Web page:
By example and exhortation the New Testament commends the personal, face-to-face, one-another ministry of the Word – whether in one-to-one or small group relationships (Hebrews 3:12-19; 10:19-25). God calls the church to mutual wise counseling just as He calls the church to public ministries of the Word in preaching, teaching, worship, and observing the ordinances of baptism and the Lord's Supper. God desires His people to love and serve each other by speaking His truth in love to one another (Ephesians 4:15-16). The primary and fullest expression of counseling ministry is meant to occur in local church communities where pastors effectively shepherd souls while equipping and overseeing diverse forms of every-member ministry (Ephesians 4:11-14). Other likeminded counseling institutions and organizations are beneficial insofar as they serve alongside the church, encourage Christians to counsel biblically, and purpose to impact the world for Christ.
Biblical Counseling Must Be Founded in Love
We believe that Christ's incarnation is not just the basis for care, but also the model for how we care (Hebrews 4:14-16; John 13:34-35). We seek to enter into a person's story, listening well, expressing thoughtful love, and engaging the person with compassion (1 Thessalonians 2:8). The wise and loving personal ministry of the Word takes many appropriate forms, from caring comfort to loving rebuke, from careful listening to relevant scriptural exploration, all while building trusting, authentic relationships (1 Thessalonians 5:14-15; 1 John 4:7-21).
Wise counseling takes into account all that people experience (desires, thoughts, goals, actions, words, emotions, struggles, situational pressure, physical suffering, abuse, injustice, etc.) All of human experience is the context for understanding how God's Word relates to life. Such awareness not only shapes the content of counseling, but also shapes the way counselors interact so that everything said is constructive, according to the need of the moment, that it may give grace to the hearer (Ephesians 4:29).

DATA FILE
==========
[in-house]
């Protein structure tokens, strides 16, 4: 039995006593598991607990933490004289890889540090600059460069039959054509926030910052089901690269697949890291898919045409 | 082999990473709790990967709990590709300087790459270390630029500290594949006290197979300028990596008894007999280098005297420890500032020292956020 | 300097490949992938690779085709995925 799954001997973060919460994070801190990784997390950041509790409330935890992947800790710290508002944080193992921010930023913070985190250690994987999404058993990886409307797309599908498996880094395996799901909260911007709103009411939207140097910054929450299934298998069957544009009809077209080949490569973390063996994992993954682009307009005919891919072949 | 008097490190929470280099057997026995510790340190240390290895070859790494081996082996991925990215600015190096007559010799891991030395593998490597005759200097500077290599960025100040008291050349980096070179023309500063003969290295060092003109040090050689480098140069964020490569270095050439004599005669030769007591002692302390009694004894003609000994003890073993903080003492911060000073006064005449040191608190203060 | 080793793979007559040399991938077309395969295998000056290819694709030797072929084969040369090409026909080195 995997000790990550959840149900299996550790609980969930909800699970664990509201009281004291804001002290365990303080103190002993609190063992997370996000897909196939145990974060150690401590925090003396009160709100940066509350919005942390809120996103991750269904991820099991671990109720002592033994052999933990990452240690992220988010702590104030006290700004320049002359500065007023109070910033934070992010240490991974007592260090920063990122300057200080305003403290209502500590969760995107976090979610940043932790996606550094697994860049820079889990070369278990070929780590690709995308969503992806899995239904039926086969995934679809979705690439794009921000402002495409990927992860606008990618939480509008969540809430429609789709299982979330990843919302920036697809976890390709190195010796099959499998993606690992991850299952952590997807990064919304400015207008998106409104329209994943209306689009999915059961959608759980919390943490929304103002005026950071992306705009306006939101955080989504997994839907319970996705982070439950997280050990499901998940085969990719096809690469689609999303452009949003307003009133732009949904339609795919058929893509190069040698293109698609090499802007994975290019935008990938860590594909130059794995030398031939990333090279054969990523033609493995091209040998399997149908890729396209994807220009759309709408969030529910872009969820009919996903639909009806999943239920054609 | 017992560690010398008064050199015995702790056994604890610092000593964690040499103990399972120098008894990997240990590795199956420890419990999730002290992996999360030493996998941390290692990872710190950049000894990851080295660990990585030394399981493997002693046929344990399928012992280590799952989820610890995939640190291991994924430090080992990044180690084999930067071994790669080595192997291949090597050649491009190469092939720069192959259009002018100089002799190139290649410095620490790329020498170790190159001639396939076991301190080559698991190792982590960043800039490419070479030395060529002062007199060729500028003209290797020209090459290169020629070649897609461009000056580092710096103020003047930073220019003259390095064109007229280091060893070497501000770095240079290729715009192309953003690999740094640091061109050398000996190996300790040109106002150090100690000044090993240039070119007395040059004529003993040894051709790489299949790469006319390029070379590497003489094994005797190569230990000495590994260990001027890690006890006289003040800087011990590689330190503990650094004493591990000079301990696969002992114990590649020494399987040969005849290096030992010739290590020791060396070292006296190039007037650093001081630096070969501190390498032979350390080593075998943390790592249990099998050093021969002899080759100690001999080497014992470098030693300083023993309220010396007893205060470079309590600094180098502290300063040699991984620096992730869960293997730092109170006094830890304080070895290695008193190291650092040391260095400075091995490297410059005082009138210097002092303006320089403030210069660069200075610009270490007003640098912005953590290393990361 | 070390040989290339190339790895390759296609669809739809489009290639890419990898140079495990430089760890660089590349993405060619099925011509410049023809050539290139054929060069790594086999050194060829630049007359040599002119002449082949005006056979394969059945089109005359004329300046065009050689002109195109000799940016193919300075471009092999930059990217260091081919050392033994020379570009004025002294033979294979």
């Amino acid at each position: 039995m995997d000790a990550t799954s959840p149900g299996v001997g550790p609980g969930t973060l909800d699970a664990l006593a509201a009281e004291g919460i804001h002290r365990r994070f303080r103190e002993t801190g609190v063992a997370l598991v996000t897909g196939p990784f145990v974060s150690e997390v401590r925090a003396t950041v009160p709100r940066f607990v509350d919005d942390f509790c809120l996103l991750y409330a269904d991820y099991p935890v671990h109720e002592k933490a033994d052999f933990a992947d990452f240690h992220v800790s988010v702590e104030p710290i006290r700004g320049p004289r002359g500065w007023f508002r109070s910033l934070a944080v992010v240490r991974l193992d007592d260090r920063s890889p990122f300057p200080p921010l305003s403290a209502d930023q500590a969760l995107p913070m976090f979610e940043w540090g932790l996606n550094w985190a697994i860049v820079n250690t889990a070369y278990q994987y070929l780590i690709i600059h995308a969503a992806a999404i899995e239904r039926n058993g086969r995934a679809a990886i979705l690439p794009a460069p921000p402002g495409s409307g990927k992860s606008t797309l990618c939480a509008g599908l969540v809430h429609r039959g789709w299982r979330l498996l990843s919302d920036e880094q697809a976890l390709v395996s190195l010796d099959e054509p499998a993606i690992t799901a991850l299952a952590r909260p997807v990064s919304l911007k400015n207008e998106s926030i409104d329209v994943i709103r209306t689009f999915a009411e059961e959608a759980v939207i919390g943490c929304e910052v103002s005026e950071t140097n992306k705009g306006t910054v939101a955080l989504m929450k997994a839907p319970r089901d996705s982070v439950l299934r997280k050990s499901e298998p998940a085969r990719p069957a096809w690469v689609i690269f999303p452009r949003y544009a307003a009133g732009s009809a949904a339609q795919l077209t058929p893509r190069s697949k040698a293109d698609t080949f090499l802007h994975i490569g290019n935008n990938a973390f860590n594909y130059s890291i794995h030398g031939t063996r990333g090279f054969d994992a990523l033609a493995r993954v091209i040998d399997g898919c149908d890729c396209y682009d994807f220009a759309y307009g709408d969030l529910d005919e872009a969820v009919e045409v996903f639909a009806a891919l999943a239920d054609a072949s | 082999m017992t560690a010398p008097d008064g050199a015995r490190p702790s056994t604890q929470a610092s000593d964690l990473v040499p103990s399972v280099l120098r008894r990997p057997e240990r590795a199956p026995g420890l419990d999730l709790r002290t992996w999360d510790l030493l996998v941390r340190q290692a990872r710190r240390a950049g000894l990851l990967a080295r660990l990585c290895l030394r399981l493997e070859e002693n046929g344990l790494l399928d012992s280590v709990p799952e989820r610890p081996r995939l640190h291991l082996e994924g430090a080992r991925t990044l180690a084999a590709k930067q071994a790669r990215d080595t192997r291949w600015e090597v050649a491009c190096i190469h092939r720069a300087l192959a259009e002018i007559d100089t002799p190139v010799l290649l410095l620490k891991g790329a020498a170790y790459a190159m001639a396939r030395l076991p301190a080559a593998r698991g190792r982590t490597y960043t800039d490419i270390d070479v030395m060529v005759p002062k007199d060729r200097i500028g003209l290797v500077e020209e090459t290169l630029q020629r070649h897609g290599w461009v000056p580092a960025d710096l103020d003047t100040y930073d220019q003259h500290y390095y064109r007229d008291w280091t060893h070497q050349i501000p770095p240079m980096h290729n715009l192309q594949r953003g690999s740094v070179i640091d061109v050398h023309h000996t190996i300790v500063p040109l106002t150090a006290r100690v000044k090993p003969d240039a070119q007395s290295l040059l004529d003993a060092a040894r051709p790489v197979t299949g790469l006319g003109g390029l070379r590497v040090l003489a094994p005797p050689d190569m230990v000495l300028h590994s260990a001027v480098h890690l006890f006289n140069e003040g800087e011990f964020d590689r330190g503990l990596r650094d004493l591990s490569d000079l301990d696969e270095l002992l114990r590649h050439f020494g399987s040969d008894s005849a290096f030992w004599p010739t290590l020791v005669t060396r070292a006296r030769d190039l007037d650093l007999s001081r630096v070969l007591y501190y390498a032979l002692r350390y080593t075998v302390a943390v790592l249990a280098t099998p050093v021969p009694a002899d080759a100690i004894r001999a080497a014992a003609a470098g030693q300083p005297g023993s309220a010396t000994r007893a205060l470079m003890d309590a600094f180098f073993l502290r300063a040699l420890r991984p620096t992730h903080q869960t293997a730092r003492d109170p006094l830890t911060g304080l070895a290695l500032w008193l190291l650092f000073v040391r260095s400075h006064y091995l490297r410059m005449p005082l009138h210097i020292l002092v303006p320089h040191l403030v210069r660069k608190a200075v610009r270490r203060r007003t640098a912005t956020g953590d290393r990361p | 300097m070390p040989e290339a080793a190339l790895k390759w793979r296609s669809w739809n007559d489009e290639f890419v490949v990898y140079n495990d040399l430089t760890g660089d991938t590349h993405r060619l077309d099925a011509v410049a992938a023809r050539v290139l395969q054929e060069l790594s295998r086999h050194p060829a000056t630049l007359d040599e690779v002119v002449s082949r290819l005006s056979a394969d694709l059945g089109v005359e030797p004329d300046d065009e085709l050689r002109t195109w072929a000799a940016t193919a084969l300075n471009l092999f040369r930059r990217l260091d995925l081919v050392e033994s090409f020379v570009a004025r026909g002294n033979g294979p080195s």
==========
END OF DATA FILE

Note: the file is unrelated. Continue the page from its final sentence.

Biblical Counseling Must Be Attentive to Heart Issues
We believe that human behavior is tied to thoughts, intentions, and affections of the heart. All our actions arise from hearts that are worshipping either God or something else, therefore we emphasize the importance of the heart and address the inner person. God fully understands and rightly weighs who we are, what we do, and why we do it. While we cannot completely understand a person's heart (even our own), God's Word reveals and penetrates the heart's core beliefs and intentions (Hebrews 4:12-13).
Wise counseling seeks to address both the inward and outward aspects of human life to bring thorough and lasting change into the image of Christ. The Bible is clear that human behavior is not mechanical, but grows out of a heart that desires, longs, thinks, chooses, and feels in ways that are oriented either toward or against Christ. Wise counsel appropriately focuses on the vertical and the horizontal dimensions, on the inner and the outer person, on observable behavior and underlying issues of the heart (Matthew 23:23-28). Biblical counselors work to help struggling people to learn wisdom; to love God with heart, soul, mind, and strength; to love one's neighbor as oneself; and to endure suffering in hope.
Biblical Counseling Must Be Comprehensive in Understanding